Recently, I wrote about the value of Themed Literature Units, structured units of study designed to develop crucial literacy skills as students read, write about, discuss, and sometimes respond artistically to high-quality children’s literature. My previous post, “Finding My Way: Teaching with Themed Literature Units,” introduces a strategy for organizing meaningful literacy instruction around memorable middle grade literature. The post also offers a glimpse into three classrooms where teachers and middle grade students are reading great books on themes such as “Adapting to new situations,” “Taking risks to help others,” and “Courage is inside all of us.”
Today, I’d like to expand our list with an additional themed literature unit for older middle grade readers in an unusual context — a middle school Spanish class.
Overcoming Obstacles in the Search for Identity ~ 8th grade
Ceinwen Bushey is teaching 8th grade Spanish in a Seattle middle school. She developed her unit, “Overcoming Obstacles in the Search for Identity” to help her students understand their own quests for identity and to recognize similar struggles in other adolescents in Latin America. She introduced her students to the unit this way: “For most teenagers like yourselves, middle school is a time of fast growth – physically, mentally, emotionally, and socially. It’s also a time for developing your sense of identity, self-esteem, and relationships with your peers. This is true for kids all around the world, but some have it tougher than others. Imagine having to deal with all the things everyday teens have to deal with, then adding to them some really big obstacles. Think about what it would be like to have to move to a new country, learn to speak a new language, make new friends, eat food you’ve never seen before, not have MTV to watch, not have iPhones or iPads or Facebook, and have people thinking you look weird because you’re different from them. Over the next couple of weeks, we are going to read, write, and discuss the lives of kids your age that are trying to figure things out, just like you, but who are from Latin America and have to overcome really big obstacles like the ones I just mentioned. They are teenagers who have to move to the United States from other countries, and try to figure out who they are; they’re searching for their identity. The end goal of our work together is to promote cross-cultural understanding and develop awareness that the journey toward understanding oneself is universal; that is, it connects us all to one another.”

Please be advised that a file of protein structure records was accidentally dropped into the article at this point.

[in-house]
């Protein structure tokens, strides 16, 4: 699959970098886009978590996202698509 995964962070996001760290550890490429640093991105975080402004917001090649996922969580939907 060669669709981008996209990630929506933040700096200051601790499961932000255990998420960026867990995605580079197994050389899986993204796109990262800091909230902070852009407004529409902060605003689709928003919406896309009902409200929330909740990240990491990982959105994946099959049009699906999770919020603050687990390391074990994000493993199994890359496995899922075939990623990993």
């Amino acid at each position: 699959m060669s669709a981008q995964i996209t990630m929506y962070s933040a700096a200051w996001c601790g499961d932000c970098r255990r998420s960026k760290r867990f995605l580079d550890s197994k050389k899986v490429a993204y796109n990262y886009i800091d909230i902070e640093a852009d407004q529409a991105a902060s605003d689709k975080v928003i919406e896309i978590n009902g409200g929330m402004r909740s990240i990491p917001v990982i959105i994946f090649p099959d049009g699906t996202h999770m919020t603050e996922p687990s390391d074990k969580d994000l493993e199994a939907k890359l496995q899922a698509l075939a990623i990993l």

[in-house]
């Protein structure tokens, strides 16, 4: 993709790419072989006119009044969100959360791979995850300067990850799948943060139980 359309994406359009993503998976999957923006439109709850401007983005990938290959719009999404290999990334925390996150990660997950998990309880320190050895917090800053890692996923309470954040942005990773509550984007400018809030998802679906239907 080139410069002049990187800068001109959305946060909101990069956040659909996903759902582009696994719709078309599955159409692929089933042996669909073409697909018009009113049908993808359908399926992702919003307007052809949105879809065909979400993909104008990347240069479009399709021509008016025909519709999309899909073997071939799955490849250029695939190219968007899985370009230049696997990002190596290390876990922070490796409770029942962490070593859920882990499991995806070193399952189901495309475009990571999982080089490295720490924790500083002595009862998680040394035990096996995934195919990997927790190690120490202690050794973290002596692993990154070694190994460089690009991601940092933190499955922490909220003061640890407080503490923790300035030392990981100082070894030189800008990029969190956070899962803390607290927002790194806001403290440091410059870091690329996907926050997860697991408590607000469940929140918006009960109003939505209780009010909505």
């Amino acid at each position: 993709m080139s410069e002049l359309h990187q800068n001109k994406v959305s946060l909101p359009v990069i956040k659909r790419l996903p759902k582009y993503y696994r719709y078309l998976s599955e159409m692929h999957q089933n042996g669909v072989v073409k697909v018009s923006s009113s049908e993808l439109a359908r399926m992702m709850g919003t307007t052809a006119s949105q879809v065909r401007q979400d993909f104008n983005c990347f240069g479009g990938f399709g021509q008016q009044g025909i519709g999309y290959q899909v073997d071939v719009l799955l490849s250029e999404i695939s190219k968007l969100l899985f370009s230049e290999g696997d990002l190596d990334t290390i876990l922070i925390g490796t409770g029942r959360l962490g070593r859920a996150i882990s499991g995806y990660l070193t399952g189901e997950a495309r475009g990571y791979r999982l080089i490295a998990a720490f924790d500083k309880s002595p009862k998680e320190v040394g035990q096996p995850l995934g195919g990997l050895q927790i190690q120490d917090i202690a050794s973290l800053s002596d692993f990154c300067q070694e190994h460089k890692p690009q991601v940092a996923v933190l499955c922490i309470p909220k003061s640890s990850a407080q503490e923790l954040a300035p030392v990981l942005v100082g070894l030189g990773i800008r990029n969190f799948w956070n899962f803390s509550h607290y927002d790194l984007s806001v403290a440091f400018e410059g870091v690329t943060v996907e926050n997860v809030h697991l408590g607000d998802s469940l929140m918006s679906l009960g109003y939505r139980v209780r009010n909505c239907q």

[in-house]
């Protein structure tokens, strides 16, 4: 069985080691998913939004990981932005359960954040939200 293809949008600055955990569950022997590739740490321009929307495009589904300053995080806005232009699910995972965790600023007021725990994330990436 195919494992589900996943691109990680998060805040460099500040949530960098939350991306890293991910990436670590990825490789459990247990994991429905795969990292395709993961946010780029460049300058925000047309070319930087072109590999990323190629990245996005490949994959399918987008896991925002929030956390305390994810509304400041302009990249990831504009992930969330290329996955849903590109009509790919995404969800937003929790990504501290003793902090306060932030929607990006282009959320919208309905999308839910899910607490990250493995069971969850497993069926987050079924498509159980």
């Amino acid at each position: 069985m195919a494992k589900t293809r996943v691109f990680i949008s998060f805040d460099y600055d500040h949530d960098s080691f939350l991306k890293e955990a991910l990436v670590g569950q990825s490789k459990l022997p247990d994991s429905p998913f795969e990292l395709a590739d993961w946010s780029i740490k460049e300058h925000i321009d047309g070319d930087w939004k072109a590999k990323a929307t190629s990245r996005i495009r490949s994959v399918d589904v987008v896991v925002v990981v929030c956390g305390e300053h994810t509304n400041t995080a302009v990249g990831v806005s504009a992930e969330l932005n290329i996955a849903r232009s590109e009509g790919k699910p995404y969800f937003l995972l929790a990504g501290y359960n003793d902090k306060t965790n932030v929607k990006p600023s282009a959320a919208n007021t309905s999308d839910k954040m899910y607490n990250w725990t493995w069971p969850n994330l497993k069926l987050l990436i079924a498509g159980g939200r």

The unit guides students to understand two big ideas:
The path to self-discovery is a universal human experience and connects us all; and
Tough experiences are often the ones that teach us the most about ourselves.
As older middle grade readers grow, they yearn to figure out who they are and how they can make a difference in this world. Ceinwen Bushey’s unit guides her middle schoolers to take a cross-cultural look at ways that young people, like them, find ways to overcome the obstacles in their lives as they search for identity.
Katherine Schlick Noe teaches beginning and experienced teachers at Seattle University. Her debut novel, Something to Hold (Clarion, 2011) won the 2012 Washington State Book Award for the middle grade/young adult and has been named a 2012 Notable Social Studies Trade Book for Young People. Visit her at http://katherineschlicknoe.com.